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I have to prove the continuity and find the limit $(x,y)\to(1,1)$ of $f:D\to R$, where $$D=\{(x,y)\in R^2:|x|\neq|y|\}$$ and $$ f(x,y) = \frac{1}{y^2-x^2}\int_x^y\ln(e+e^t)dt.$$

I don't know whether my way of thinking is correct and I am a little stuck on the limit.

Continuity

I have had a few thoughts:

  • The multiplication of continuous functions is continuous, thus if $\int g(x)$ is differentiable and the fraction is continuous, it should be continuous.
  • To be integrable, the integral of an absolute value of the function (the derivative) should have a finite limit.

My steps

$$ f(x,y) = \frac{1}{y+x}\cdot\frac{1}{y-x}\int_x^y\ln(e+e^t)dt$$

Since we can bound the integral by:

$$\int_x^y\ln(e+e^t)dt<\int_x^y\ln(e^t)dt=\int_x^ytdt$$

Which is convergent on a given interval, thus $g(x)$ is integrable and continuous

Additionally, from the intermediate value theorem we have: $$\frac{1}{y-x}\int_x^y\ln(e+e^t)dt=\ln(e+e^c)~~~~\text{for some}~~c\in(x,y)$$

Therefore: $$ f(x,y)=\frac{1}{y+x}\cdot\ln(e+e^c) $$

Since $|x|\neq|y|$ the function does not take zero value in the denominator, thus this multiplication of functions is continuous.

I am still learning and I would really appreciate if you would point out my mistakes or present a more accurate solution.

Limit

I have also tried spheric coordinates, but I can't see nothing helpful in this case:

$$ \frac{1}{y^2-x^2} = \frac{1}{r^2(\sin^2\theta-\cos^2\theta )} $$

One of my thoughts was that I would have to find the limit of the integral and of the fraction or calculate the integral and combine with the fraction, however I decided to test the fraction first.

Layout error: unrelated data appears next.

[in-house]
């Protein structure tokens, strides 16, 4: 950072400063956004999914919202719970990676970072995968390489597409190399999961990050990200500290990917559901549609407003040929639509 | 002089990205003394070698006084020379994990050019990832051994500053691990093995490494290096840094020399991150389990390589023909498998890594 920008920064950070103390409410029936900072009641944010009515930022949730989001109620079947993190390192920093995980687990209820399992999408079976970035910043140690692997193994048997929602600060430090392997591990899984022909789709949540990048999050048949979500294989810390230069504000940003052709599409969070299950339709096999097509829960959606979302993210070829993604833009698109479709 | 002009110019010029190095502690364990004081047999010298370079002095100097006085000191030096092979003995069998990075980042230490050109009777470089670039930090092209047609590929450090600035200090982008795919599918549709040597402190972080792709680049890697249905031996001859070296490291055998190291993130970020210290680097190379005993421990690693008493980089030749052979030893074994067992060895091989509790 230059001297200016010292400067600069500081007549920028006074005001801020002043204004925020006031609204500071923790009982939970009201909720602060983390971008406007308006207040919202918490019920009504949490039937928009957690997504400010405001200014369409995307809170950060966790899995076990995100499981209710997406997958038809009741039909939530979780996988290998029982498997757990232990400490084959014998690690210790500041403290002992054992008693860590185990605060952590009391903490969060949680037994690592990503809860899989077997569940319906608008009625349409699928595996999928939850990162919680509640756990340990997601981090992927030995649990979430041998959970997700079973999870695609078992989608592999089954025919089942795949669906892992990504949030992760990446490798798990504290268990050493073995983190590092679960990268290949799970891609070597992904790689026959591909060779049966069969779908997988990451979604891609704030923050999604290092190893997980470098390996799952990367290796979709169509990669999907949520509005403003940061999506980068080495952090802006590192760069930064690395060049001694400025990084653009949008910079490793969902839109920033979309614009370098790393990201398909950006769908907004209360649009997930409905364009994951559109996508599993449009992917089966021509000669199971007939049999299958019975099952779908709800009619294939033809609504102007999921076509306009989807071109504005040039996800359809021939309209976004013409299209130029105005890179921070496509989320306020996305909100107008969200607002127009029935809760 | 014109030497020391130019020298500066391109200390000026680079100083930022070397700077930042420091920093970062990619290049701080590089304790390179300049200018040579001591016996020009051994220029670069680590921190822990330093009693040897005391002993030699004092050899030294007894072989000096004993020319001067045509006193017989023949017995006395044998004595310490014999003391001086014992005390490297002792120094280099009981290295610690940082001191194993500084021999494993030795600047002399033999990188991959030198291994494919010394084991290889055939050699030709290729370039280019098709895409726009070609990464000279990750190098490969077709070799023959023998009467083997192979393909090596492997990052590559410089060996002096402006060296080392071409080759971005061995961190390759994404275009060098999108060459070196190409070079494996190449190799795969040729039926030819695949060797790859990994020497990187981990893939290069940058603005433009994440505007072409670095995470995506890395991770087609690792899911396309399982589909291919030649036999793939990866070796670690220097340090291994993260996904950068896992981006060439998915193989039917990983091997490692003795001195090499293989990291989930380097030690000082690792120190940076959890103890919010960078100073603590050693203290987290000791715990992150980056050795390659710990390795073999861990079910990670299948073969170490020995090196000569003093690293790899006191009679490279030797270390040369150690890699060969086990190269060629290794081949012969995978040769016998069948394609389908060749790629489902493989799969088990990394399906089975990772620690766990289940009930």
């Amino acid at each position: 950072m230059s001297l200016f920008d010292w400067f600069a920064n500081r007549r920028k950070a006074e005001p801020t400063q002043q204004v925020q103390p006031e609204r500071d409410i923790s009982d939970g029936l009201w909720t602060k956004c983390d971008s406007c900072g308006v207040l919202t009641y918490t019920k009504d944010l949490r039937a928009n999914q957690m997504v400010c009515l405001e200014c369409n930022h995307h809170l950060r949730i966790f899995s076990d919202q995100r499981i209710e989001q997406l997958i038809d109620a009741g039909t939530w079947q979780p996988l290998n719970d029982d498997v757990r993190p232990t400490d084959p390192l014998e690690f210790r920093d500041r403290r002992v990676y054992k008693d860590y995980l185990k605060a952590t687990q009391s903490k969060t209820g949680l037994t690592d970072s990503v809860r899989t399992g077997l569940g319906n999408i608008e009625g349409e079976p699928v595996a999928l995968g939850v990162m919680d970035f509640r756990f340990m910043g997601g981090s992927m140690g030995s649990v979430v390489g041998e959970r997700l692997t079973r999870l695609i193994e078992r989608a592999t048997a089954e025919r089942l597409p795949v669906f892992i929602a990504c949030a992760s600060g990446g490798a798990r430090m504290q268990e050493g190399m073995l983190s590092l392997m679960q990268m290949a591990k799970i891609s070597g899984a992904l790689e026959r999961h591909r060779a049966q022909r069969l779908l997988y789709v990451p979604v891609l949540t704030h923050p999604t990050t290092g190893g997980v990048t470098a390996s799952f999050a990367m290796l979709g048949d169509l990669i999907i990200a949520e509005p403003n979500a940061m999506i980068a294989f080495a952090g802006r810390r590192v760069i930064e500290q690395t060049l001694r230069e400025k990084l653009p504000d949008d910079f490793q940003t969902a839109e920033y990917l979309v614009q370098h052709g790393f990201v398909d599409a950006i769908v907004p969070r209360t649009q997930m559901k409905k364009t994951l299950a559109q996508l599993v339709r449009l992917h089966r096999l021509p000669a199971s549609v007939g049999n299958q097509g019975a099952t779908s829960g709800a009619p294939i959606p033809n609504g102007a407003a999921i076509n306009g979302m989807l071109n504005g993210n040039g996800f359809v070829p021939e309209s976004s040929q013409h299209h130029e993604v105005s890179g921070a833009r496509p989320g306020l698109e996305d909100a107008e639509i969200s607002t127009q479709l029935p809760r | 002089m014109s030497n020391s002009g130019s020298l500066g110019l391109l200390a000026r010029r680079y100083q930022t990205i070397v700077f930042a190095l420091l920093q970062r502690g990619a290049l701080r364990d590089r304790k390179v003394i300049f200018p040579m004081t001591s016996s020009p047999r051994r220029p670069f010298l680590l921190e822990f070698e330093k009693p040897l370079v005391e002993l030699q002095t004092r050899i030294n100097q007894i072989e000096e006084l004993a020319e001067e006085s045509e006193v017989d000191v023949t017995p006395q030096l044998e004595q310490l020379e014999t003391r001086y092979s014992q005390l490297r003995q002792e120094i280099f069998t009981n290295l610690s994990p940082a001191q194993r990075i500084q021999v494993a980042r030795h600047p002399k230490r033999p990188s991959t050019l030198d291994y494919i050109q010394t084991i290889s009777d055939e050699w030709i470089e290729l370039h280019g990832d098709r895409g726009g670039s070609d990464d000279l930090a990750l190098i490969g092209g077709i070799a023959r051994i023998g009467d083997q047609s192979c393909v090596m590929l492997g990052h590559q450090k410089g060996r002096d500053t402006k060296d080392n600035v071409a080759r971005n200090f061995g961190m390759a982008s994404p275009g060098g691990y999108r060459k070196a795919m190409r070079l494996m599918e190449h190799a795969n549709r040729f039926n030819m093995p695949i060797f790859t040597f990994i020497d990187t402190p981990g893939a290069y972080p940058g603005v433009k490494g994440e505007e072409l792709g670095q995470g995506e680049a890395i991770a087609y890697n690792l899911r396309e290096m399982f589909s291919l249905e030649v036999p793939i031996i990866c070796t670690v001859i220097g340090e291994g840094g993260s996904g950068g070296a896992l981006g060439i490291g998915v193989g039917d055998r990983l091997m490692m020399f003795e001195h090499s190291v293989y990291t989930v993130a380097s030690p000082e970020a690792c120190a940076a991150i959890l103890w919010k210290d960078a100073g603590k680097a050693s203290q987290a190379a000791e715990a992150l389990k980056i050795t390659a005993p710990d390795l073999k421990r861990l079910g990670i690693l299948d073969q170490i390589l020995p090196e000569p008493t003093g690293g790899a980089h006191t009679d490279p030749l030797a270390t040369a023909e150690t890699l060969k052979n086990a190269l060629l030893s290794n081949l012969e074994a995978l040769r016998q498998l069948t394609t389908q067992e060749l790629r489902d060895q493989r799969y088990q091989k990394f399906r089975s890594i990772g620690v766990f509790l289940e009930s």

$$ h(x,y)_{(x,y)\to(1,1)} = \frac{1}{y^2-x^2}$$

I check two sequences: $a_n=(1, \frac{1}{n})$ and $ b_n=(\frac{1}{n},1)$ with $n\to\infty$ and get:

$$ \lim_{n\to -\infty} a_n=\lim_{n\to \infty}\frac{n^2}{n^2-1}= \infty\\ \lim_{n\to \infty} b_n=\lim_{n\to \infty}\frac{n^2}{1-n^2} = -\infty~~~~\text{for big}~~n$$

For this function the limit does not exist since we can show two sequences with different limits.

Again, I am not sure whether my solution presents the correct way of solving. I would like to ask you for some guidance.

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There are some problems. First of all, when you use the intermediate value theorem, you find a $c$ for specific $x$ and $y$. So you can't conclude that $f(x,y)=\frac{1}{y^2-x^2}\ln(e + e^c)$ for all $x,y$.

When calculating the limit, you only conclude that $\frac{1}{y^2 -x^2}$ does not have a limit as $(x,y)$ approaches $(1,1)$, which is correct. But this doesn't prove that $f(x,y)$ doesn't have a limit.

To prove the continuity of $f(x,y)$, it is easier to prove continuity of one variable and keeping the other constant for both $x$ and $y$. This will imply continuity of the function of both variables. So let $y$ be given, and define $g(x)=f(x,y)$. On the domain $D$, it is a product of two continuous functions. $\frac{1}{y^2 -x^2}$ is continuous since it is a composition of continuous function. $\int_x^y \ln(e + e^t)dt$ is differentiable as a function of $x$, since $\ln(e + e^t$) is continuous, so in particular it is continuous. Similar arguments proves that the function $h(y)=f(x,y)$ is continuous, so we conclude that $f(x,y)$ is continuous.